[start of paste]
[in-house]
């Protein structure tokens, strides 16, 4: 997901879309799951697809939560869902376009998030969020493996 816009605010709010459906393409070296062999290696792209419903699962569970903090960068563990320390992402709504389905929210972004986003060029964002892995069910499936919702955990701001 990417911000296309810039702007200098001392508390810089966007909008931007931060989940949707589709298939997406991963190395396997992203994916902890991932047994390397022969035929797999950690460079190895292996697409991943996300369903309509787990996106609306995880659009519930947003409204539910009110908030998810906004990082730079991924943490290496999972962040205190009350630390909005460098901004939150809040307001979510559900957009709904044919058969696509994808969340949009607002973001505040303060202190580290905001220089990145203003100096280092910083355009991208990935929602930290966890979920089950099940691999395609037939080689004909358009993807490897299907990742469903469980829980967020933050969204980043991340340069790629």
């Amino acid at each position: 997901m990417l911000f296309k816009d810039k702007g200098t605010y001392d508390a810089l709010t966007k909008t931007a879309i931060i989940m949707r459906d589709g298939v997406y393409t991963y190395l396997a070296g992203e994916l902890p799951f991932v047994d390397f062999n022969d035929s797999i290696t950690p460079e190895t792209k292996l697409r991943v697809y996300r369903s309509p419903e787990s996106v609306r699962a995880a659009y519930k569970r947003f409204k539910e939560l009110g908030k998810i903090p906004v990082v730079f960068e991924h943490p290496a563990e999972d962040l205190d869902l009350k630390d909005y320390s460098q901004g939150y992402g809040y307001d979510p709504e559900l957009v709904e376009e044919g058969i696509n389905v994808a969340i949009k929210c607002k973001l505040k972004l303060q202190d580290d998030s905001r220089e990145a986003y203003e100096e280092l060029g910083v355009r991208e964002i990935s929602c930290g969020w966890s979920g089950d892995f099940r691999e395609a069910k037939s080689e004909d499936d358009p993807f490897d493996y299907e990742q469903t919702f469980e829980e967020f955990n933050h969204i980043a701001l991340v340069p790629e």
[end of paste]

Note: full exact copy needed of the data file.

[in-house]
């Protein structure tokens, strides 16, 4: 997901879309799951697809939560869902376009998030969020493996 816009605010709010459906393409070296062999290696792209419903699962569970903090960068563990320390992402709504389905929210972004986003060029964002892995069910499936919702955990701001 990417911000296309810039702007200098001392508390810089966007909008931007931060989940949707589709298939997406991963190395396997992203994916902890991932047994390397022969035929797999950690460079190895292996697409991943996300369903309509787990996106609306995880659009519930947003409204539910009110908030998810906004990082730079991924943490290496999972962040205190009350630390909005460098901004939150809040307001979510559900957009709904044919058969696509994808969340949009607002973001505040303060202190580290905001220089990145203003100096280092910083355009991208990935929602930290966890979920089950099940691999395609037939080689004909358009993807490897299907990742469903469980829980967020933050969204980043991340340069790629």
């Amino acid at each position: 997901m990417l911000f296309k816009d810039k702007g200098t605010y001392d508390a810089l709010t966007k909008t931007a879309i931060i989940m949707r459906d589709g298939v997406y393409t991963y190395l396997a070296g992203e994916l902890p799951f991932v047994d390397f062999n022969d035929s797999i290696t950690p460079e190895t792209k292996l697409r991943v697809y996300r369903s309509p419903e787990s996106v609306r699962a995880a659009y519930k569970r947003f409204k539910e939560l009110g908030k998810i903090p906004v990082v730079f960068e991924h943490p290496a563990e999972d962040l205190d869902l009350k630390d909005y320390s460098q901004g939150y992402g809040y307001d979510p709504e559900l957009v709904e376009e044919g058969i696509n389905v994808a969340i949009k929210c607002k973001l505040k972004l303060q202190d580290d998030s905001r220089e990145a986003y203003e100096e280092l060029g910083v355009r991208e964002i990935s929602c930290g969020w966890s979920g089950d892995f099940r691999e395609a069910k037939s080689e004909d499936d358009p993807f490897d493996y299907e990742q469903t919702f469980e829980e967020f955990n933050h969204i980043a701001l991340v340069p790629e």